The transfer to DVD is fair-not as sharp as some, and my copy had some graininess to it. The sound is basic mono. (For goodness sake don't let the disc continue after the final credits as you will then be bombarded with the copyright warning in umpteen languages which you can't stop. Hit the stop button as soon as you see 'An Orion Pictures release').
For some of us this film has a special place in Allen's output, and is an essential purchase. But given the basic nature of the disc-there's just a trailer as an extra feature-this disc is overpriced. This film is twenty years old. MGM, put it out at under a tenner please.
But the film remains a little gem.
Allen's setting of the film in the early 20th century allows viewers to suspend their collective disbelief. The guests, who arrive for their country weekend in jaunty roadsters, are clad in head-to-toe dusters; the women with their long wasp-waisted skirts and lacy blouses look as if they have stepped out of a Gibson Girl calendar. Adrian's repression, in fact, is emphasised by her tightly-strung corset, and the trouble in her marriage to Andrew is made evident by the camera's focus not on husband and wife but on their mirrored image on the wall of their empty bedroom, with its striped wallpaper and old-fashioned framed sentimental prints of blissful couples.
Andrew and Adrian's white wooden Victorian gingerbread house is set in a New York meadow surrounded by lush woodlands in which the light dances as it filters through the leaves, constantly altering our perspective. Andrew and his guests participate in badminton and archery contests; the Professor discovers that there is more to Dulcie than meets the eye over a leisurely game of chess; Adrian learns (surreptitiously) that there has been far more to Andrew's life than met her eye from Ariel, as the two women rock back and forth on a white face-to-face garden swing. The Professor entertains the company with one-too-many Schubert lieder, accompanied by Adrian on an old rosewood upright piano, illuminated by the glimmering light of glass-chimneyed oil lamps. A soft-focused ambience of nostalgia--like peering into a stereoscope or at an old picture album--seduces the viewer into accepting the delightful absurdities of the scenario.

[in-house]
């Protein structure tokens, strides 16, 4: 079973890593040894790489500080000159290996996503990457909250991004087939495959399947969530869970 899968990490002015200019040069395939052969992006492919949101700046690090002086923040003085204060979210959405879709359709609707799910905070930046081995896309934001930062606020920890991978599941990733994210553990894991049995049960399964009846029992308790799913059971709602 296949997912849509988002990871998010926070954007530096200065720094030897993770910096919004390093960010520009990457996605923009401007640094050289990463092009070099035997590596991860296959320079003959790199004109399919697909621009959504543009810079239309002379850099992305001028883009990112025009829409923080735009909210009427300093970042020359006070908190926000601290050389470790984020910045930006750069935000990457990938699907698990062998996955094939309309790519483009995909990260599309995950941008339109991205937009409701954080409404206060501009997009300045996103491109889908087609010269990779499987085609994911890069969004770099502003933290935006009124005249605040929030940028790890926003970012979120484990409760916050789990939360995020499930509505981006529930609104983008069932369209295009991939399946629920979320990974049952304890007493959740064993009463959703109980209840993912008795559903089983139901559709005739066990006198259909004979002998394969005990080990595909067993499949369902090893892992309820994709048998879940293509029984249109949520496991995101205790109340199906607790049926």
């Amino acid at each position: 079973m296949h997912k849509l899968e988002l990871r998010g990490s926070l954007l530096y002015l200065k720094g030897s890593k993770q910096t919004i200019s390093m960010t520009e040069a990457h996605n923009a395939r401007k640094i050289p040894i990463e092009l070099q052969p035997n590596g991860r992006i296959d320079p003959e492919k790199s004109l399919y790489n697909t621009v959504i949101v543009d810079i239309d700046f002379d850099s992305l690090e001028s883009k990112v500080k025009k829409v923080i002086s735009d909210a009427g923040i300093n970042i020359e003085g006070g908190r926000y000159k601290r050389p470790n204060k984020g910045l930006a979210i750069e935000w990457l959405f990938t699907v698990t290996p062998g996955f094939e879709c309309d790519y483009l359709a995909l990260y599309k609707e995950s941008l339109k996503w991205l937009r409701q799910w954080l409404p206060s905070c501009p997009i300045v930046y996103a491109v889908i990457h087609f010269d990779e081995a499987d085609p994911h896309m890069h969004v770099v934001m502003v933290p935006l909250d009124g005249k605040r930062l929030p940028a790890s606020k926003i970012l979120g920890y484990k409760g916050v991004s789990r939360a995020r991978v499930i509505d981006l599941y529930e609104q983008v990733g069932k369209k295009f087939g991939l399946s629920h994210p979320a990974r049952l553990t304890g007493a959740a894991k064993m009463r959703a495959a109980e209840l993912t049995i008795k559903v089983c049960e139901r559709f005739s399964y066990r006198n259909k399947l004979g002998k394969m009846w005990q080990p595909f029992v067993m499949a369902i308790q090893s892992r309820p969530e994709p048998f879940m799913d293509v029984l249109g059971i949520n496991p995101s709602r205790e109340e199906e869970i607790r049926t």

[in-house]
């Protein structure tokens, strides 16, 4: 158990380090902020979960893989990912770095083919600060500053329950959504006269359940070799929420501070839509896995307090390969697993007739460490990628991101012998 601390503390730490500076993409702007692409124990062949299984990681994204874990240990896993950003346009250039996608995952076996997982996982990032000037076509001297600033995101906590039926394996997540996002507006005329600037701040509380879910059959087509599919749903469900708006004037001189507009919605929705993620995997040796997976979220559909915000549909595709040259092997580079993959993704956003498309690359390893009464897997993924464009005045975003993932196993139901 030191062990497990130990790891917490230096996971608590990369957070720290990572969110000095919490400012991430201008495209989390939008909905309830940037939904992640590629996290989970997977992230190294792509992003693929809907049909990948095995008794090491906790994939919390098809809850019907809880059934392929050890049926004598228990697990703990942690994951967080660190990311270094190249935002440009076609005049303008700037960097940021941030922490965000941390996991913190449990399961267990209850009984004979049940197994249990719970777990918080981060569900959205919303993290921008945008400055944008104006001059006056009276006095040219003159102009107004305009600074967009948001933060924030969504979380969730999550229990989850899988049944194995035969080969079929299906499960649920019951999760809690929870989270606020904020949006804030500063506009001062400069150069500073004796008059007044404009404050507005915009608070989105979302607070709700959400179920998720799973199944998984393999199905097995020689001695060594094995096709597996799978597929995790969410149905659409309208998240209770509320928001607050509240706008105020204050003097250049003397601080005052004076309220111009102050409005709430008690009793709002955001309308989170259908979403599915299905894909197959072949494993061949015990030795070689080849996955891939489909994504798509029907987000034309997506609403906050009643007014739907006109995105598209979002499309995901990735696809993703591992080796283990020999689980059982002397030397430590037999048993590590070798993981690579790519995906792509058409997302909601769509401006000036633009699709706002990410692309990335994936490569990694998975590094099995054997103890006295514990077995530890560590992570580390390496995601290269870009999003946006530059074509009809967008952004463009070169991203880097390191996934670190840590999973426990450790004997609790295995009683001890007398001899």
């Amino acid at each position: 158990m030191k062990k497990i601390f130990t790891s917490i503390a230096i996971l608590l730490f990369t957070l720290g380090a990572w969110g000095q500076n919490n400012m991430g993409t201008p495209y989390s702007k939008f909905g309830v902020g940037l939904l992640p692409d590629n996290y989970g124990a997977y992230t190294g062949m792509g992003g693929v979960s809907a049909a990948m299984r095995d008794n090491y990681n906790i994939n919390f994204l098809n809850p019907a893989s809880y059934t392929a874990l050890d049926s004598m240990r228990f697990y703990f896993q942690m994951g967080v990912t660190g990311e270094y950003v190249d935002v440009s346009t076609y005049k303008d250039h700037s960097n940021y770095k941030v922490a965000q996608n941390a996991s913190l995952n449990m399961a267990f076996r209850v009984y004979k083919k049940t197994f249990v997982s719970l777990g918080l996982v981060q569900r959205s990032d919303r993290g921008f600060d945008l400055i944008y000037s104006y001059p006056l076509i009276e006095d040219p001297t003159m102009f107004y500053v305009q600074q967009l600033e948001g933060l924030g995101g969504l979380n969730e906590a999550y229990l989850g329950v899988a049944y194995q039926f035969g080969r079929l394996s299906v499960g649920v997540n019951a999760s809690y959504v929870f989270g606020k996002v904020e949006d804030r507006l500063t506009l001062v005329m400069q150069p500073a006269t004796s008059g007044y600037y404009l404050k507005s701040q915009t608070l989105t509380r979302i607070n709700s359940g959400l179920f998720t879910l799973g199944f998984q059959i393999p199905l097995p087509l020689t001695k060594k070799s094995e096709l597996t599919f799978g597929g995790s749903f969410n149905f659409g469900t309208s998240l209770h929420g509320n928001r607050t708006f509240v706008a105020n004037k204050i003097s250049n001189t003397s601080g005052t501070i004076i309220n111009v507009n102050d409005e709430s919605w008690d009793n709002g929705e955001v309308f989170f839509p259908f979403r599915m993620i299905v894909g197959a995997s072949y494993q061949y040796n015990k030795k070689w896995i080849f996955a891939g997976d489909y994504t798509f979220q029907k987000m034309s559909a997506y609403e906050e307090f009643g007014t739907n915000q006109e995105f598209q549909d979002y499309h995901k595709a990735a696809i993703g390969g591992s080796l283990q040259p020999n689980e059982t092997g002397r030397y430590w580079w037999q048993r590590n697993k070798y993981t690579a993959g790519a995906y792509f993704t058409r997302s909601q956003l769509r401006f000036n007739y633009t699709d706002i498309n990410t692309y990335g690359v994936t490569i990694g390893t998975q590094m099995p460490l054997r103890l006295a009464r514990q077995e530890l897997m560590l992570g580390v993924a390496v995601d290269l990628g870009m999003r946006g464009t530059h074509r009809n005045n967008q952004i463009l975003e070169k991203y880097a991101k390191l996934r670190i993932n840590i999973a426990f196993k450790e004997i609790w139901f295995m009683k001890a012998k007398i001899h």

Allen uses Shakespeare's comedy as a point of departure. For example, the Shakespearean quotation, with which I have entitled my review, could well represent the state of Andrew and Adrian's marriage, which has been reduced to one of enforced chastity. As in "A Midsummer Night's Dream", "MSNSC" begins with an impending wedding, that of the elderly pontificating Professor and Ariel. Like Shakespeare's comedy, Allen's pastiche focuses on benighted lovers chasing each other to no avail through the woods, and just as Shakespeare's enchanted woodlands held room for low comedy with lots of belly laughs, so do Allen's. One could even envision Andrew with his preposterous flying machines and spirit lantern as a wacky Oberon (or, since he has borrowed Ariel's name from "The Tempest," an equally wacky Prospero). By combining the elements of Shakespeare's comedy--the rushing brook, the creatures of the forest, the shadows, the moon slipping in and out of wispy clouds (all captured by splendid cinematography)--with Mendelssohn's magnificent music, not only "A Midsummer Night's Dream" but also his sublime violin and piano concertos, Allen has conjured up cinematic magic that keeps the viewer suspended between laughter at the antics of his mortal fools and tears at his spirits and shadows, which, by no means, offend.